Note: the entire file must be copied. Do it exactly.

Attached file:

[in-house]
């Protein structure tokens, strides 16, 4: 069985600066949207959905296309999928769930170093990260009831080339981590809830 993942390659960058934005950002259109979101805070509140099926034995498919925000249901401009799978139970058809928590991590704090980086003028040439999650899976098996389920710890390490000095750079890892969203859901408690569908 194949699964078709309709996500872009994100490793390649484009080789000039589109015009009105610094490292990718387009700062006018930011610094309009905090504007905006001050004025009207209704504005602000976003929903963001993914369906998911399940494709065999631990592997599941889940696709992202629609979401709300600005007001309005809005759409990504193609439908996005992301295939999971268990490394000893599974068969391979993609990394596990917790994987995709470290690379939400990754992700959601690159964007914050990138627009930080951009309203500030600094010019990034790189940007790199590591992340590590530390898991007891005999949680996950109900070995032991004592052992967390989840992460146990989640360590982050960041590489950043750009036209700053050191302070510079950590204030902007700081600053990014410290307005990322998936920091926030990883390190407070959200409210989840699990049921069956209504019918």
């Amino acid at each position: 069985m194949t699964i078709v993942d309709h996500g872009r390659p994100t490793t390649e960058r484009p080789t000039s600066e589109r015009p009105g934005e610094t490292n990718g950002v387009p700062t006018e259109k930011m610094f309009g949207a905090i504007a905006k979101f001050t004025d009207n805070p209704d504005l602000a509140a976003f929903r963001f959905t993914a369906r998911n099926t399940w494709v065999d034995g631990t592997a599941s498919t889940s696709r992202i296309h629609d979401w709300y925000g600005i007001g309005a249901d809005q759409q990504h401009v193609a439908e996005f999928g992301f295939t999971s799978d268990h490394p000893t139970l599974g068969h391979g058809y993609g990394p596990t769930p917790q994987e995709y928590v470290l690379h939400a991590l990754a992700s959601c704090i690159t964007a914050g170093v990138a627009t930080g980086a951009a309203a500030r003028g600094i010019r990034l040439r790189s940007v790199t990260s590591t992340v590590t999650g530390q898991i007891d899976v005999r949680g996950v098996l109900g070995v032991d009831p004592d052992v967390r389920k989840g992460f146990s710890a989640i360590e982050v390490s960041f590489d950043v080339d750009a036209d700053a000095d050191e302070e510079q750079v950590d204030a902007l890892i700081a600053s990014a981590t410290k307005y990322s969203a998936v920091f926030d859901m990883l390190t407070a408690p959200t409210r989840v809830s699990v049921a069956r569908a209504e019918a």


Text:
[in-house]
């Protein structure tokens, strides 16, 4: 069985600066949207959905296309999928769930170093990260009831080339981590809830 993942390659960058934005950002259109979101805070509140099926034995498919925000249901401009799978139970058809928590991590704090980086003028040439999650899976098996389920710890390490000095750079890892969203859901408690569908 194949699964078709309709996500872009994100490793390649484009080789000039589109015009009105610094490292990718387009700062006018930011610094309009905090504007905006001050004025009207209704504005602000976003929903963001993914369906998911399940494709065999631990592997599941889940696709992202629609979401709300600005007001309005809005759409990504193609439908996005992301295939999971268990490394000893599974068969391979993609990394596990917790994987995709470290690379939400990754992700959601690159964007914050990138627009930080951009309203500030600094010019990034790189940007790199590591992340590590530390898991007891005999949680996950109900070995032991004592052992967390989840992460146990989640360590982050960041590489950043750009036209700053050191302070510079950590204030902007700081600053990014410290307005990322998936920091926030990883390190407070959200409210989840699990049921069956209504019918």
């Amino acid at each position: 069985m194949t699964i078709v993942d309709h996500g872009r390659p994100t490793t390649e960058r484009p080789t000039s600066e589109r015009p009105g934005e610094t490292n990718g950002v387009p700062t006018e259109k930011m610094f309009g949207a905090i504007a905006k979101f001050t004025d009207n805070p209704d504005l602000a509140a976003f929903r963001f959905t993914a369906r998911n099926t399940w494709v065999d034995g631990t592997a599941s498919t889940s696709r992202i296309h629609d979401w709300y925000g600005i007001g309005a249901d809005q759409q990504h401009v193609a439908e996005f999928g992301f295939t999971s799978d268990h490394p000893t139970l599974g068969h391979g058809y993609g990394p596990t769930p917790q994987e995709y928590v470290l690379h939400a991590l990754a992700s959601c704090i690159t964007a914050g170093v990138a627009t930080g980086a951009a309203a500030r003028g600094i010019r990034l040439r790189s940007v790199t990260s590591t992340v590590t999650g530390q898991i007891d899976v005999r949680g996950v098996l109900g070995v032991d009831p004592d052992v967390r389920k989840g992460f146990s710890a989640i360590e982050v390490s960041f590489d950043v080339d750009a036209d700053a000095d050191e302070e510079q750079v950590d204030a902007l890892i700081a600053s990014a981590t410290k307005y990322s969203a998936v920091f926030d859901m990883l390190t407070a408690p959200t409210r989840v809830s699990v049921a069956r569908a209504e019918a």